It is possible, and legally permissible by the use of corporate veil, for a group of people to operate separate companion corporations and to protect the workers of only one of its ‘departments’ with workman’s compensation. No imputation of improper conduct is intended to be cast here. It is disturbing that it elects not to carry compensation coverage on the part of the operation which engages in the use of dynamite *770 and other dangerous activities, and then ‘borrows’ workmen from its protected department to go do its dangerous work without insurance coverage. It is understandable that the courts would look carefully at such ‘borrowed servant’ operations. The burden of proof here was on the insurance company to prove as a matter of law that Dodd had ceased to be an employee of Lone Star Phosphate and was the borrowed servant, and under the control, of Texas Farm when Dodd was injured. In our opinion, it failed to make such conclusive proof. Stated differently, we hold that there is evidence to support the jury’s finding that Dodd remained the employee of Lone Star, and that he was not the borrowed servant of Texas Farm.

As stated, the court of civil appeals held that there was no evidence to support the jury’s findings in favor of the plaintiff. It also added in its opinion that if the question were reached, it would also hold that the evidence was Insufficient to support the findings. This ‘insufficiency’ finding would result in a new trial of the case.

Notwithstanding this additional statement by the court of civil appeals, this Court has the power to remand the cause to the court of civil appeals for it to reexamine its conclusion as to the sufficiency of the evidence. In some instances, there may be good reason to ask the intermediate court to have another look at the case. Calvert and Hatchell, Some Problems of Supreme Court Review, 6 St. Mary’s Law Journal 303 at 326 et seq. (1974).

In this particular instance, however, the opinion of the court of civil appeals is adamant as to its evaluation of the record. We think that it would serve no useful purpose to call on that court to review again its opinion as to the sufficiency of the evidence. The judgment of that court will, therefore, be reversed, and the cause remanded to the district court for a new trial. See Stanfield v. O’Boyle, 462 S.W.2d 270 at 272 (Tex.1971).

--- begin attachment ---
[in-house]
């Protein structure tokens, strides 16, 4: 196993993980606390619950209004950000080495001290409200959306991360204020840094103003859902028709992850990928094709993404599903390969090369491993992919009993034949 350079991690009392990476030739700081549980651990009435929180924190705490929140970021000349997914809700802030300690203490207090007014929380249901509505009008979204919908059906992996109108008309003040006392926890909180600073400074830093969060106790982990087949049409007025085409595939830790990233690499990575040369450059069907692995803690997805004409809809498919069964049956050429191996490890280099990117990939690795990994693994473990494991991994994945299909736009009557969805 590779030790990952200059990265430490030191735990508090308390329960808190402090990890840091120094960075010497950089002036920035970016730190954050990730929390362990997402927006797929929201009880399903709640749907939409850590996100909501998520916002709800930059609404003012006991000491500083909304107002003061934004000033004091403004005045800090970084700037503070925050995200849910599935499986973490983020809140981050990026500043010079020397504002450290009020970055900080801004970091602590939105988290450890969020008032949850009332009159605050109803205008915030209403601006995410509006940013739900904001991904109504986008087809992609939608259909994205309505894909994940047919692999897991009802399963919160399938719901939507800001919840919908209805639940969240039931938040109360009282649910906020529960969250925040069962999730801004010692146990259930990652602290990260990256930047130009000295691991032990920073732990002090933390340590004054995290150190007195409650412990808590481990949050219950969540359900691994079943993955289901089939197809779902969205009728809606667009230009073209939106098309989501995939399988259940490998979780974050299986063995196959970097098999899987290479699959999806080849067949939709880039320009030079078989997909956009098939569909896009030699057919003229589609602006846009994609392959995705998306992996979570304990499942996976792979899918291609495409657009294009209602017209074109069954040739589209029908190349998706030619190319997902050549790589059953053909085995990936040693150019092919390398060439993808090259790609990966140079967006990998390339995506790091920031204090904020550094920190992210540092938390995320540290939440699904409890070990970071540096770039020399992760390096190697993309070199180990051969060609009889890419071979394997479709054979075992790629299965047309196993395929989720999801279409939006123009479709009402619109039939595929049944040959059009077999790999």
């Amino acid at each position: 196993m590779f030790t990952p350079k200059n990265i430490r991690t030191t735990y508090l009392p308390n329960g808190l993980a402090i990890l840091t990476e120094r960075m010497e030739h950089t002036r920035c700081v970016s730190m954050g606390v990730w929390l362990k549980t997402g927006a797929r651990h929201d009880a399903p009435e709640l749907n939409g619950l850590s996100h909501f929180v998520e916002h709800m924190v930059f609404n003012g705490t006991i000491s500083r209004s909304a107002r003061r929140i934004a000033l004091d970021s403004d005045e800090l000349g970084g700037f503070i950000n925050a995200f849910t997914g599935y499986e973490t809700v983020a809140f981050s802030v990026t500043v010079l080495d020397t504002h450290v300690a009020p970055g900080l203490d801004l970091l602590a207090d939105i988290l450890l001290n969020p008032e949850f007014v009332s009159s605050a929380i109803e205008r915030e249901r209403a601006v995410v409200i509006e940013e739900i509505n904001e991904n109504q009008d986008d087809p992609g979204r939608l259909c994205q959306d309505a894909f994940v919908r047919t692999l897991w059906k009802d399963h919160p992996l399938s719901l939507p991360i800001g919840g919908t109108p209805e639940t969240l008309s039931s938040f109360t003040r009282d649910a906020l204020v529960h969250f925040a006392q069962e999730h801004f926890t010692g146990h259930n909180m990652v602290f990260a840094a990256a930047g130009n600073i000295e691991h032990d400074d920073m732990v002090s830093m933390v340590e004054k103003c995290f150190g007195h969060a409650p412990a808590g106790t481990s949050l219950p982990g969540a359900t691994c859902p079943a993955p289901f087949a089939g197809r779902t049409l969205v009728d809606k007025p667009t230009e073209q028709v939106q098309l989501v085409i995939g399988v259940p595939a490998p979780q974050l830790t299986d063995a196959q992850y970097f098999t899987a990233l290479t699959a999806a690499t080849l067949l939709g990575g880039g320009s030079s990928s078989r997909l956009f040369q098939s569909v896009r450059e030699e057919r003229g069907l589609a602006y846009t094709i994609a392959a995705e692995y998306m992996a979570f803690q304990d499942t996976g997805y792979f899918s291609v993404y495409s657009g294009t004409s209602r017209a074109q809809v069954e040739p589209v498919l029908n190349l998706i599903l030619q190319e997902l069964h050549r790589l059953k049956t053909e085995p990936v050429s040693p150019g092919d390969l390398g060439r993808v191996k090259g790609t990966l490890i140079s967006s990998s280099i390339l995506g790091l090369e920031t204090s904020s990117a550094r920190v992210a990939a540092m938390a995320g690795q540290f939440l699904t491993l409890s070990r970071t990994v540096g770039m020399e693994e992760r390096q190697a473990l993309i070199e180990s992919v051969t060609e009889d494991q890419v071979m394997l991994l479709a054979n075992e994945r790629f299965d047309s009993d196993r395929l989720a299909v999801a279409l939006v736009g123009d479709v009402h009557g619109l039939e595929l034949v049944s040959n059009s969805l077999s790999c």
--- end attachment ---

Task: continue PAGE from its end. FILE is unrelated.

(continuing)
One other matter remains. The court of civil appeals, on its own motion, noticed that Texas Farm had been named as a defendant; and it presumed that ‘all parties,’ i.e., Texas Farm, had been disposed of by the trial court’s judgment. It cited our opinion in North East Independent School District v. Aldridge, 400 S.W.2d 893 (Tex.1966). In the North East case, the defendant Aldridge was served with process, filed an answer, and asserted a cross action. The third party defendant King-O-Hills was also served, and it filed an answer to the cross-action. Both defendants were legally before the court. Our holding was that when a judgment not intrinsically interlocutory in character is rendered, it will be presumed for purposes of appeal that the trial court intended to, and did, dispose of all parties Legally before it, and of all issues made by the pleadings between the parties.

North East is distinguishable here. While Texas Farm was named a defendant, it is conceded that it was not served citation; it did not waive service; it did not file an answer or any other type of pleading; it did not appear, and it was not represented by counsel. With admirable candor, the single counsel for The defendant insurance company, told us on oral argument that he did not represent Texas Farm in this case; that indeed he Could not, because there was a conflict of interest. The trial court repeatedly referred to ‘the defendant,’ and the judgment clearly recites that ‘came on to be heard . . . The defendant’ insurance company. The judgment is silent as to Texas Farm, and there are no words such as ‘and others’ or ‘et al.’ to indicate other parties.

Texas Farm was, therefore, not legally before the court. The trial court had no jurisdiction over it, and no judgment could properly have been rendered for or against it. Levy v. Roper, 113 Tex. 356, 256 S.W. 251 (1923).

If we are to presume anything here, it would be that the trial court dismissed Texas Farm from the suit. We would not, on appeal, as in the North East case, presume that the trial court rendered a judgment for or against Texas Farm, and neither could *771 the court of civil appeals. It erred in doing so.

The judgment of the court of civil appeals is reversed, and the cause is remanded to the district court for a new trial.

End of Document